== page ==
Polygraph Unreliability Underscored in Oregon Murder Case

In an article entitled, “Key witness now prime suspect,” staff writer Michelle Roberts of The Oregonian reports that Mr. Humberto Castro Soler, who testified that he watched Mr. James Bryant shoot a Salem woman and her boyfriend over a 1999 drug deal gone bad, is now the prime suspect in those murders. Mr. Soler had “passed” a polygraph “test” administered by a Portland police officer, while Mr. Bryant had “failed.” The following excerpt underscores the unreliability of polygraph chart readings and the dangers of placing any confidence in them:

Polygraph questions

Police have made no secret about why they relied on Soler.

He passed a polygraph test administered by Portland Police Detective Sgt. Glenda Leutwyler, a respected polygrapher who handles dozens of cases every year for the district attorney’s office.

Although polygraph results aren’t admissible in court, they are often used as investigative tools.

Without the test, no detective worth his badge would have hinged a high-profile murder case on the word of a man like Soler, who has spent most of his adult life in prison for a string of armed robberies and drug charges.

Soler was not offered a plea agreement until he passed Leutwyler’s polygraph Oct. 24, 1999. Police thought they’d solved their case, their confidence underscored when Clark, who insisted Soler was the shooter, failed Leutwyler’s exam Oct. 29, 1999.

But in recent months, three polygraph experts have challenged those results.

David Raskin, an Alaska-based polygraph expert Bryant’s lawyers hired in October, examined Soler’s test and deemed it inconclusive.

Raskin criticized Leutwyler’s results, saying that detectives were eager to believe Soler and “made great efforts to reassure (Soler) that they wanted and expected him to pass.”

Raskin also found different results for Clark’s polygraph test, saying it was inconclusive about whether she saw Soler shoot Pawloski, but truthful about seeing Soler shoot Schneider.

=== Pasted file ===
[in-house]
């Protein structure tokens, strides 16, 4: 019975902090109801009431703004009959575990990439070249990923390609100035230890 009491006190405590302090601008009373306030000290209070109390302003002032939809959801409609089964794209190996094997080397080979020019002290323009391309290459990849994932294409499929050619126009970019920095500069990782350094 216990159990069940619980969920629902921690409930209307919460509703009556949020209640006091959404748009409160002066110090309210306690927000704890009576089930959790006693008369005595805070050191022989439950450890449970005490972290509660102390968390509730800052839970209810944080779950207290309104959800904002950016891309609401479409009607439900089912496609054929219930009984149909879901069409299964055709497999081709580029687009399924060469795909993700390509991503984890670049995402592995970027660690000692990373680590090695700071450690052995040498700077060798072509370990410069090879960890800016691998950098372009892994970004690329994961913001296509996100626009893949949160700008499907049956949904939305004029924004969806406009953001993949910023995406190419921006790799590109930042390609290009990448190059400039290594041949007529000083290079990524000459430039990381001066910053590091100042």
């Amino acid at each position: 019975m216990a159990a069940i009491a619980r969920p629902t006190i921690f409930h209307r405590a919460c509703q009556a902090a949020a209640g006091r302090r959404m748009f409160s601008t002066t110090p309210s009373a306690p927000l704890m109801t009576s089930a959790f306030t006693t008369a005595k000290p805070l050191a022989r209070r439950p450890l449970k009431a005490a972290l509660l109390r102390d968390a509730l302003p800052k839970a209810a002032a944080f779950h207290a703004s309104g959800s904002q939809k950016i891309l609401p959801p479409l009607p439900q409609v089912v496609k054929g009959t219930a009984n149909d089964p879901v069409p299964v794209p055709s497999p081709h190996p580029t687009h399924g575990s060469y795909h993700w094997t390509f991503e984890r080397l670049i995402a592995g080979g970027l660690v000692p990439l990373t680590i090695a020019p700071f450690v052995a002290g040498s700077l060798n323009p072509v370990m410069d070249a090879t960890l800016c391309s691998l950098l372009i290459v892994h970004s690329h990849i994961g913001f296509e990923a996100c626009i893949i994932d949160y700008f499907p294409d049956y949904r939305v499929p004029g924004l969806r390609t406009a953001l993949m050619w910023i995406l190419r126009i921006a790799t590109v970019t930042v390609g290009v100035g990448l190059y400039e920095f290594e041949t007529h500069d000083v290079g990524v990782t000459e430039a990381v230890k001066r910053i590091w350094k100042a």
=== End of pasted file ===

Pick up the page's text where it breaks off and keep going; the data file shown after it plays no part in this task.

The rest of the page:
Leutwyler defended her results and discredits Raskin as a hired gun for the defense whom Bryant’s attorneys “had to go all the way to Alaska to find.”

At the request of Clark’s attorneys, Stan Abrams, a local polygraph expert, also analyzed Leutwyler’s charts. Using his own scoring method, Abrams found Clark’s polygraph inconclusive.

When Abrams scored the results using Leutwyler’s method, he arrived at the same results she did. Both methods are accepted by the American Polygraph Association.

Ken Simmons, a former Oregon State Police polygrapher who now runs his own business, also deemed the results inconclusive.

“My results were tending in the same direction as Leutwyler’s . . . but I didn’t think (Soler and Clark’s) reactions were high enough to reach a conclusion,” Simmons said.

He also underscored why polygraph tests are not admissible in court and perhaps should not be used as a primary foundation for a major criminal case.

“The fact is that with polygraphs, even if they’re done well, there’s always a chance for error,” he said.

Jenny Cooke, who represents Bryant, and other defense attorneys involved in the case accuse prosecutors of standing by Leutwyler’s results “at all costs.”

“I think the prosecutor’s office won’t charge Soler because they’re terrified that this case is going to blow (Leutwyler’s) credibility all to hell,” Cooke said. “And what does that say about all the other cases they’ve used her for?”

Multnomah County Chief Deputy Norman Frink said he couldn’t comment on an ongoing investigation, but “People can assume we’re not fools.”

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